That's One Delicious (Dairy) Sundae You're Seeing In That (Vegan) Magazine
Imagine you are a vegan magazine. Specifically, you are VegNews, and you need some photos to run with, for instance, your story about 99 Things You Must Do, a story you're calling a "vegan bucket list." One of the things on the list is to eat a vegan sundae. Great, right? So you need a picture of a vegan sundae. Who doesn't love a picture of ice cream?
There are a lot of ways to get photos. Some are expensive, like making a vegan sundae and hiring a food photographer and getting an actual photo of your vegan sundae. Some are much, much easier, like just ... using a stock photo of a sundae that you buy from a stock photography company.
Of course, that probably won't be a vegan sundae.
And that's exactly where the photo with the "99 Things" article came from — it's a stock photo of a sundae, but it's not a vegan sundae (unless it happens to be one by accident; it's not labeled as one in the database where it can be purchased).
Similarly, this is a burger, and this is mac and cheese, and this is a red velvet cupcake. But they're not vegan; they're straight-up stock photography of regular, ordinary, non-vegan versions of food. In fact, based on the stock photos I found very easily, that last one appears to be a stock photo of a cupcake with a stock photo of a Japanese flag on a toothpick blended into it, which you can kind of tell when you look.
This came up in a blog post on Wednesday by vegan blogger Quarrygirl, who pointed out a variety of examples, including some of the ones I've used here. The story is now boomeranging around the Internet (I saw it at Metafilter), and while there are reports of earlier comments being deleted when folks tried to point out this problem, comment threads are now filled with folks pointing out stock photos and complaining that non-vegan food is being used in a vegan magazine. It's not very surprising that this has made readers unhappy.
And now, VegNews has acknowledged in a statement that they do indeed use non-vegan stock photography to illustrate their vegan magazine.
There's nothing scandalous about stock photography, of course — we use it here when there's not another good photo option. In fact, we use iStockphoto, one of the same stock databases they're using at VegNews. It's not the best or most interesting solution in many cases, but you can see on the poetry post I wrote earlier in the day a good example of when it can be helpful. What do you use for a picture of poetry? It can be handy.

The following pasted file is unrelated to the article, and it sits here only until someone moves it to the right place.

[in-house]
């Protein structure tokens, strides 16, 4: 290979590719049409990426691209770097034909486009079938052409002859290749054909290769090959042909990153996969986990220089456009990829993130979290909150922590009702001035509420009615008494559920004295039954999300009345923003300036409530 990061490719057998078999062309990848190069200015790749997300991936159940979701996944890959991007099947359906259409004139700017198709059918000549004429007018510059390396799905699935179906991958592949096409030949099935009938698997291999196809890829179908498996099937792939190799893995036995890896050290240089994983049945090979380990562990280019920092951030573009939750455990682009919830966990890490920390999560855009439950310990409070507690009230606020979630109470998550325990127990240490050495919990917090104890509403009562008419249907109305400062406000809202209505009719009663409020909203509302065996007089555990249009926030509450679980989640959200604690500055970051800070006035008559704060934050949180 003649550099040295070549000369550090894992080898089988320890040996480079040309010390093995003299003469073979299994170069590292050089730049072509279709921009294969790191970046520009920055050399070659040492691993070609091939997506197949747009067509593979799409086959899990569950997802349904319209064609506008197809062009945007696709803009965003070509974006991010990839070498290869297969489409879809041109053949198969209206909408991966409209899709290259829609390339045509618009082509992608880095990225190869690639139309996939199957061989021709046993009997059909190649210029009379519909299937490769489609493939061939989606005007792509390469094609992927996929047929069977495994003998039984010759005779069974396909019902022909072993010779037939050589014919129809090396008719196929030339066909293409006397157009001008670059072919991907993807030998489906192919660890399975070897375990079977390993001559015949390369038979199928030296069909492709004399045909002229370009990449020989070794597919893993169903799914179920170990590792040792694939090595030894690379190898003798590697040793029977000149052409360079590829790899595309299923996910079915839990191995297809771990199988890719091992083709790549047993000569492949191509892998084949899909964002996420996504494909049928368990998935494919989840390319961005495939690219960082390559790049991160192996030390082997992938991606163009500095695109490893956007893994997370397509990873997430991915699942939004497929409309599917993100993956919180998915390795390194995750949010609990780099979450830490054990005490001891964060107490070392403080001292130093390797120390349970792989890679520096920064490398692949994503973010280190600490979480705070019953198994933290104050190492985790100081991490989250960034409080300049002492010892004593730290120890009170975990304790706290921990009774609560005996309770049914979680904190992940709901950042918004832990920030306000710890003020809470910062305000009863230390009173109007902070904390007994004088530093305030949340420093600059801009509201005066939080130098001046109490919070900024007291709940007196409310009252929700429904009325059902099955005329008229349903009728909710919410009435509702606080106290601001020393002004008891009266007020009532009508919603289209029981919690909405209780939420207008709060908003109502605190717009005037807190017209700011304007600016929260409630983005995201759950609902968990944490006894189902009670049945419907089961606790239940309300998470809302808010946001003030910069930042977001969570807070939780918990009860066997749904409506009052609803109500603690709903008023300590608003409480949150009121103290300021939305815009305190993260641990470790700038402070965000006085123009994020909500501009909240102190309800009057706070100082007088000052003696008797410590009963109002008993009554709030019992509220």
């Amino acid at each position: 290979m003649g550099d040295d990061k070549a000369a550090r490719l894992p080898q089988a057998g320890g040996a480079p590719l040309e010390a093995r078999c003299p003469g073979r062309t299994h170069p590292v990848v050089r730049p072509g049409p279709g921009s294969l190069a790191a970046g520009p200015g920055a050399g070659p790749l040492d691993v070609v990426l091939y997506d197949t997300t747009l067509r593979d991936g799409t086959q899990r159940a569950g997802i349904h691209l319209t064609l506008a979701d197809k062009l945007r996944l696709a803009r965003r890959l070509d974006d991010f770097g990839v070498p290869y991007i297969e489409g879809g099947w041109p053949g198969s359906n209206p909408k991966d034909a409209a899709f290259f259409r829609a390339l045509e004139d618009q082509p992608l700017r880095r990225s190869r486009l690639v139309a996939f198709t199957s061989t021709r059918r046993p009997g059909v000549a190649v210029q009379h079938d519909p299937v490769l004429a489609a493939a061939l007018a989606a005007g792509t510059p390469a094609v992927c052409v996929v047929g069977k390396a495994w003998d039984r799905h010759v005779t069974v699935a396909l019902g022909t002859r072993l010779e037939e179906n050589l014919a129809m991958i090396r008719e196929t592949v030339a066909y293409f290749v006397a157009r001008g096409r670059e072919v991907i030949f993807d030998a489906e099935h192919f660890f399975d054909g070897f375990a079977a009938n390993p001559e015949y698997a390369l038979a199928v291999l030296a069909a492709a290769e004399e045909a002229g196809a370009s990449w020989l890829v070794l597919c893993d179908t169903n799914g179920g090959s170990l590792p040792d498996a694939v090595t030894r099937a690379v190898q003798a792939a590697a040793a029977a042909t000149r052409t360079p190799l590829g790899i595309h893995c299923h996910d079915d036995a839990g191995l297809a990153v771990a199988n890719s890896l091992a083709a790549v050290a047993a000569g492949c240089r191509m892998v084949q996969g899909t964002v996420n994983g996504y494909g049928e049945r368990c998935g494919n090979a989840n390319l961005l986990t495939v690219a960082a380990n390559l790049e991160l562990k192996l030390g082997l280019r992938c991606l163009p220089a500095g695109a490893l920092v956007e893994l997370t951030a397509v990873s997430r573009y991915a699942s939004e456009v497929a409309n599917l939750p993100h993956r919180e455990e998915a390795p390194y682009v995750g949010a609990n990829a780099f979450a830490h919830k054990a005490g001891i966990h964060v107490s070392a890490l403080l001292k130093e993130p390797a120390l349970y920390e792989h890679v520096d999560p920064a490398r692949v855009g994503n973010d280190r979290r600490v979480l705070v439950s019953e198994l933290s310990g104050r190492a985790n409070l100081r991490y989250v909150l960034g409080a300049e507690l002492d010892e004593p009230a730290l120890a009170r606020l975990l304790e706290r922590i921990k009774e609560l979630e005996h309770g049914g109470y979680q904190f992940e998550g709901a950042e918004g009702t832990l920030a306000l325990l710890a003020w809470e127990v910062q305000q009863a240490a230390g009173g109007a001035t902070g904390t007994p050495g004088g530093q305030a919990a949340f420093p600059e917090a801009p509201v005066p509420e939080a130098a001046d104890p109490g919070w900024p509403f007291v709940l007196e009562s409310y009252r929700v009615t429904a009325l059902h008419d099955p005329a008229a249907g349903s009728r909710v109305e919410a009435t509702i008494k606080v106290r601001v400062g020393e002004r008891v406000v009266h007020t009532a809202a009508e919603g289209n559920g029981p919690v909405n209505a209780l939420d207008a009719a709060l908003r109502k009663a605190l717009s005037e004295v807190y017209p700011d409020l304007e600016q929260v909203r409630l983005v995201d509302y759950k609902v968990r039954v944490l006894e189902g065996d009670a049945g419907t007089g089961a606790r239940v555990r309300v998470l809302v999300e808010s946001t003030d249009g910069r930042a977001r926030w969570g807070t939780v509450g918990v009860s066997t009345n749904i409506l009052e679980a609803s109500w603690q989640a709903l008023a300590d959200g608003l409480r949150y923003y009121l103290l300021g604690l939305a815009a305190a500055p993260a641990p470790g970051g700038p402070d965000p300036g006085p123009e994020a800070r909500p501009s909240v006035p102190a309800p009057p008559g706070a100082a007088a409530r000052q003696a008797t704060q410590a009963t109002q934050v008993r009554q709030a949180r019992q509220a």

Unfortunately, when you use pictures of non-vegan food in a vegan publication, you're playing with a whole different kettle of ... well, not fish, obviously. Kettle of something, though. It certainly can read like an implication that if you used vegan food, it wouldn't look good enough, so that's why you're using that juicy beef burger. It can seem like you're disrespecting vegan food in a magazine for vegans. It's tough to think of a better way to anger your readers, other than including a ham hock with every issue.
Their explanation is about cost and availability and says, "In an ideal world we would use custom-shot photography for every spread, but it is simply not financially feasible for VegNews at this time." I suspect that's the real explanation. I think if there were stock photos of a vegan sundae, they'd use them. I don't think they consider vegan food to be ugly.
But there's another issue eating at readers, which is that some of the stock photos apparently accompany recipes in the print magazine (recipes aren't found online, as far as I can see). So you're making a recipe that's accompanied by a photo, as this blogger points out with regard to a Banana Cream Pie recipe that's accompanied by a coconut cream pie stock photo. So it's not going to look like the picture, because it's ... not even a picture of the recipe.
It's a mess, quite frankly, and the VegTimes statement makes it clear that they know it is. While the statement says that they hope to reach a point in the future where they won't be using any non-vegan photography, there's certainly not a commitment to stop using it immediately. I would think transparency would be a great help; when you do see stock photos here, you can tell they're stock photos right away, because there's always a photo credit. Perhaps that's the direction they're going to go at VegNews, too.
For the time being, they're tolerating a lot of very angry vegans who didn't realize they were spending a lot of time looking at a fair amount of animal-based food all along. It's good that they made a statement quickly, I think, but it looks like for a while, they've got some unhappy readers on their hands. Copyright 2011 National Public Radio. To see more, visit http://www.npr.org/.